The first option is to open a company (such as a managing or holding company, a production company, agency or branch of a foreign company). Registering a company or businesses is a highly reliable, yet very expensive way to immigrate to the country nowadays. Almost every foreigner has the right to register a company in Switzerland, to work for it, to obtain permission to work as a manager or a specialist for the company and on this basis to obtain a residence permit with a view to further obtain permanent residence (in 10 or even 5 years) and nationality (in 12 years).
However, to obtain a residence permit, simply registering your company is not enough. The company must perform a real activity (real estate acquisition does not count), create jobs for local residents, pay taxes and contribute to economic development in a region of the country.
Requirements for the size of investment and the number of jobs created vary depending on the region. In order to be of interest to local authorities, the investment must be multi-million dollar, while at least 10 jobs should be created. It is important to understand that different cantons have different needs for investment. For example, the cantons of Zurich, Zug, Geneva and Lausanne are more interested in large investments, while Neuchâtel, Jura and Graubünden might be interested in more modest projects.
Thus it is necessary to take into account the permanent annual cost of maintaining the company, keep control over its activities, develop a business plan, pay lawyers and pay taxes. There is also a risk that a work permit will be denied due to the applicant’s lack of experience or qualifications.
The second way for obtaining a residence permit is purchasing an already-existing business. As opposed to opening a new company, this option entails significantly less administrative and time costs for registration (since the business already exists). But do not underestimate the costs of maintaining and monitoring the activities of the company, preparing a business plan, etc.
It is possible that at this initial stage, while your application for a residence permit is being considered (this may take from 6 months to 1 year), you will have to entrust the business to your local manager. When filing a petition for a residence permit, it is also necessary to prove your participation in the business that is being acquired (i. e. confirm your qualifications and experience in the given industry). In this case, the chances for obtaining a residence permit as a manager or a leading specialist for the company improve. The required size of the acquired business and the number of personnel involved in it sufficient for obtaining a residence permit also depend on the canton and its economic situation.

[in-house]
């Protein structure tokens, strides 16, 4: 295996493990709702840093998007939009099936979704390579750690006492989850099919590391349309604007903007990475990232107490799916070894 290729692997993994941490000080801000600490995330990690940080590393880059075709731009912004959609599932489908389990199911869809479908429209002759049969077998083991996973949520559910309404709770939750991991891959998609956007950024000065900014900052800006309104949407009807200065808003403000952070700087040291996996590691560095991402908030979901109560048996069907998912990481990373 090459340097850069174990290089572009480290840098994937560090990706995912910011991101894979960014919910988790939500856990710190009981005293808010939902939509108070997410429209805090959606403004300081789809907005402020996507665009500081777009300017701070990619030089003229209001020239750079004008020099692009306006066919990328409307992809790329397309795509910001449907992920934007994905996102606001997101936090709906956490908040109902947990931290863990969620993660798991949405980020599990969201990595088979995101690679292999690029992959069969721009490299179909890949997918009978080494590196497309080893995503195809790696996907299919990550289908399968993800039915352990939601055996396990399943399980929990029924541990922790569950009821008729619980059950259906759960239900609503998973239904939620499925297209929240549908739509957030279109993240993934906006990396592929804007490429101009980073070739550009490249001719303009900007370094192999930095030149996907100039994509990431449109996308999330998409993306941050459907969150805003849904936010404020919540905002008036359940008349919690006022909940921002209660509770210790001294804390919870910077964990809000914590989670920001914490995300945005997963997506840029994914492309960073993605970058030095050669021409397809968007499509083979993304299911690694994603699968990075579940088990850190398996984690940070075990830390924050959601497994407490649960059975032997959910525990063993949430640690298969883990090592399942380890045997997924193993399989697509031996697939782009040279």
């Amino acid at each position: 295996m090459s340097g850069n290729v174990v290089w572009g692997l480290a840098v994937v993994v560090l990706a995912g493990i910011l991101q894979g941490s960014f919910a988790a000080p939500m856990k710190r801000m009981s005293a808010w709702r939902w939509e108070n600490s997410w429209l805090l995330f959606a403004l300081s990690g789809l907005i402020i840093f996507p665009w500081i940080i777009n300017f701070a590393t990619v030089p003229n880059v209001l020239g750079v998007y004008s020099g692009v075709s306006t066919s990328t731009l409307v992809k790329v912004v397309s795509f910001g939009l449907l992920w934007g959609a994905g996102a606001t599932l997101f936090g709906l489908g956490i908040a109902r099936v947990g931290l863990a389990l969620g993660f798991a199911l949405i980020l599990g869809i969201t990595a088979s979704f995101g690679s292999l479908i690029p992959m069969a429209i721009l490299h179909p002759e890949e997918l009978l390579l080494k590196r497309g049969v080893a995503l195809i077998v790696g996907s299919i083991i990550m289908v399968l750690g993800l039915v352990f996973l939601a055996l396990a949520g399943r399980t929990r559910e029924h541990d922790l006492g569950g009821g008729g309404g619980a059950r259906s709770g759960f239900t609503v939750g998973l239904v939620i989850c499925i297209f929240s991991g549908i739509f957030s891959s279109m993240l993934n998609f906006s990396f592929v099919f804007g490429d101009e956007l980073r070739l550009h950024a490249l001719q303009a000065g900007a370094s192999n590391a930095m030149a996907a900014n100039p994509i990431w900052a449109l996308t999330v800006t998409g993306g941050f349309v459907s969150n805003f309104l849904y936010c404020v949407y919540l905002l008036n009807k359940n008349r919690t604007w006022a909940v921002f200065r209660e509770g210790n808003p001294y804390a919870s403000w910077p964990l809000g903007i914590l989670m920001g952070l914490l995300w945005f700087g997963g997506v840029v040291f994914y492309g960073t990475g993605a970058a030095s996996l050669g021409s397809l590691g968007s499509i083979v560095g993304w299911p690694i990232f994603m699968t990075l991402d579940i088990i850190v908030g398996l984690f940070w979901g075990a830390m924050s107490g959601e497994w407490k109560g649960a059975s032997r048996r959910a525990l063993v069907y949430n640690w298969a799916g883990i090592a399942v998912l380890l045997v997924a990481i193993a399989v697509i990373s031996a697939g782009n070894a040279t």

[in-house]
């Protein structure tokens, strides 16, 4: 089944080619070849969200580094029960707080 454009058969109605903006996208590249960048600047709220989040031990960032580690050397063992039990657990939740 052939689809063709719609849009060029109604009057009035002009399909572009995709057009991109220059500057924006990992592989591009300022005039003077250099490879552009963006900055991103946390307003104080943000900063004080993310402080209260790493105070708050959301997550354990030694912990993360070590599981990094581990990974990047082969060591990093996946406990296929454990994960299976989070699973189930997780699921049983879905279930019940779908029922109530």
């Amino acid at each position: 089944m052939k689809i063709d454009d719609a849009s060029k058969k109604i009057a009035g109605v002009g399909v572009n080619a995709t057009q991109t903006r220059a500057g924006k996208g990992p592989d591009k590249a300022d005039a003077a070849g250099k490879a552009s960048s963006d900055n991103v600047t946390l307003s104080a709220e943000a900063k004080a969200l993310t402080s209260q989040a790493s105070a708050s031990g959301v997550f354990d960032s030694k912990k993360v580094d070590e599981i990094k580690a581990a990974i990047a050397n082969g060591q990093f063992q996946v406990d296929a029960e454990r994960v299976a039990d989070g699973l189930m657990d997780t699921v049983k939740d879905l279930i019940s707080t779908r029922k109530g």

Another way to obtain a residence permit in Switzerland with minimal investment is getting hired by an employer in Switzerland who is ready to take on all the hassle involved with getting a work visa and then a residence permit. Although this method is the least expensive in terms of required investments, the reality of finding an employer in Switzerland is not so easy.
If there is sufficient capital (usually a few million Swiss francs), it is possible to obtain a residence permit in Switzerland on the basis of the so-called ‘tax agreement” (also used are the terms “lumpsum tax” and “flat tax”).
The bottom line is that the authorities do not determine the exact size of your income and capital, as competent international tax planning and availability of assets in different countries make it very difficult to do, while the “conventional” or “standard” lifestyle involves owning or renting property in Switzerland, car, staff, education for the children, annual vacations to summer homes located abroad, etc. As a result, an unspecified amount, also known as the “basis”, is determined based on a person’s annual income and applied to it as an income tax, which is the subject of the agreement. In some cantons, the agreement is just for 5 years with an option to obtaining a permanent residence permit in the future, while in other cantons, it is renewed annually. a residence permit for the entire family is issued based on the tax agreement.
Since each of the 26 cantons of Switzerland has its own rules and norms, the size of the minimum annual tax payments may likewise vary among the cantons.
The decision is made individually at the cantonal level, but then approved at the federal level. In fact, Bern, as the federal center, tries to ensure that tax payments in all cantons are roughly the same level, although in practice this is not always possible to achieve. The lowest rate at the end of 2010 for nationals from countries outside the EU or EFTA was approximately CHF 200,000 in developing cantons, such as Nidwalden and Neuchâtel. In the cantons of Geneva, Lausanne and Zug, this amount exceeded CHF 350,000, while it totaled CHF 1 million in the canton of Zurich, where, in 2009, a decision was made to completely abandon the practice of tax treaties. For citizens of the EU / EFTA countries, tax rates are usually lower.